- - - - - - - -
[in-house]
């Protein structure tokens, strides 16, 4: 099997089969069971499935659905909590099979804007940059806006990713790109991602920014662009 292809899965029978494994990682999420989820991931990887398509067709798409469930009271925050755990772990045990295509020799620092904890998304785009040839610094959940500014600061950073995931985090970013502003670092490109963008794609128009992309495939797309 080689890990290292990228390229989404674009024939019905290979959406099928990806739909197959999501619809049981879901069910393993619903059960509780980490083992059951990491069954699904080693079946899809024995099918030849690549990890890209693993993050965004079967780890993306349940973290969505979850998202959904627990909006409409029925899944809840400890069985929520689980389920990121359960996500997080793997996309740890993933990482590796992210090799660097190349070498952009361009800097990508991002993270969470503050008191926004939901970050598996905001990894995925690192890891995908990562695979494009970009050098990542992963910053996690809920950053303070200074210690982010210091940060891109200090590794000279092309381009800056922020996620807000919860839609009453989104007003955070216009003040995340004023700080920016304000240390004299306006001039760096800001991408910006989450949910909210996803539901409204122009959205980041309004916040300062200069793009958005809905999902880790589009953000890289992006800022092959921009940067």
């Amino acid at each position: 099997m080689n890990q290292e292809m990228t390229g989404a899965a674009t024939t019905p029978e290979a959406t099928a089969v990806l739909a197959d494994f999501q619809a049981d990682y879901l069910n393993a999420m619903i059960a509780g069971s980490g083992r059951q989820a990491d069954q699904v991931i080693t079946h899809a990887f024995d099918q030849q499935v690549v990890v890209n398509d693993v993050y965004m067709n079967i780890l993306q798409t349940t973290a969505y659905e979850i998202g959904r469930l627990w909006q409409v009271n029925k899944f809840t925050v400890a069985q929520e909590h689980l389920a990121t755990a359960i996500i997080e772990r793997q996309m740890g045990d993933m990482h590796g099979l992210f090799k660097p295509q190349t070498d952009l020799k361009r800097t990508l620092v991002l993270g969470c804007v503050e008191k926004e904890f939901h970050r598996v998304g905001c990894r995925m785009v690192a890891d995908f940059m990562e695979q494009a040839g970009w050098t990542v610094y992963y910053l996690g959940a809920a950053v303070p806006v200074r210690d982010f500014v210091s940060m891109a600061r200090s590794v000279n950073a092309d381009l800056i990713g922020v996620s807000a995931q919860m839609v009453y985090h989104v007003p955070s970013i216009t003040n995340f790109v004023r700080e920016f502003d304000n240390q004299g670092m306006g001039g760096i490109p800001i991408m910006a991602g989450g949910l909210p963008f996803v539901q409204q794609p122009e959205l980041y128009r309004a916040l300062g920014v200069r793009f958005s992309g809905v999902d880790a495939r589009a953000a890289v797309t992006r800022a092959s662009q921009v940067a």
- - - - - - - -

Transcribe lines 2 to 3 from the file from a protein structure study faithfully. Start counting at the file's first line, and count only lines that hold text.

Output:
């Protein structure tokens, strides 16, 4: 099997089969069971499935659905909590099979804007940059806006990713790109991602920014662009 292809899965029978494994990682999420989820991931990887398509067709798409469930009271925050755990772990045990295509020799620092904890998304785009040839610094959940500014600061950073995931985090970013502003670092490109963008794609128009992309495939797309 080689890990290292990228390229989404674009024939019905290979959406099928990806739909197959999501619809049981879901069910393993619903059960509780980490083992059951990491069954699904080693079946899809024995099918030849690549990890890209693993993050965004079967780890993306349940973290969505979850998202959904627990909006409409029925899944809840400890069985929520689980389920990121359960996500997080793997996309740890993933990482590796992210090799660097190349070498952009361009800097990508991002993270969470503050008191926004939901970050598996905001990894995925690192890891995908990562695979494009970009050098990542992963910053996690809920950053303070200074210690982010210091940060891109200090590794000279092309381009800056922020996620807000919860839609009453989104007003955070216009003040995340004023700080920016304000240390004299306006001039760096800001991408910006989450949910909210996803539901409204122009959205980041309004916040300062200069793009958005809905999902880790589009953000890289992006800022092959921009940067």
């Amino acid at each position: 099997m080689n890990q290292e292809m990228t390229g989404a899965a674009t024939t019905p029978e290979a959406t099928a089969v990806l739909a197959d494994f999501q619809a049981d990682y879901l069910n393993a999420m619903i059960a509780g069971s980490g083992r059951q989820a990491d069954q699904v991931i080693t079946h899809a990887f024995d099918q030849q499935v690549v990890v890209n398509d693993v993050y965004m067709n079967i780890l993306q798409t349940t973290a969505y659905e979850i998202g959904r469930l627990w909006q409409v009271n029925k899944f809840t925050v400890a069985q929520e909590h689980l389920a990121t755990a359960i996500i997080e772990r793997q996309m740890g045990d993933m990482h590796g099979l992210f090799k660097p295509q190349t070498d952009l020799k361009r800097t990508l620092v991002l993270g969470c804007v503050e008191k926004e904890f939901h970050r598996v998304g905001c990894r995925m785009v690192a890891d995908f940059m990562e695979q494009a040839g970009w050098t990542v610094y992963y910053l996690g959940a809920a950053v303070p806006v200074r210690d982010f500014v210091s940060m891109a600061r200090s590794v000279n950073a092309d381009l800056i990713g922020v996620s807000a995931q919860m839609v009453y985090h989104v007003p955070s970013i216009t003040n995340f790109v004023r700080e920016f502003d304000n240390q004299g670092m306006g001039g760096i490109p800001i991408m910006a991602g989450g949910l909210p963008f996803v539901q409204q794609p122009e959205l980041y128009r309004a916040l300062g920014v200069r793009f958005s992309g809905v999902d880790a495939r589009a953000a890289v797309t992006r800022a092959s662009q921009v940067a």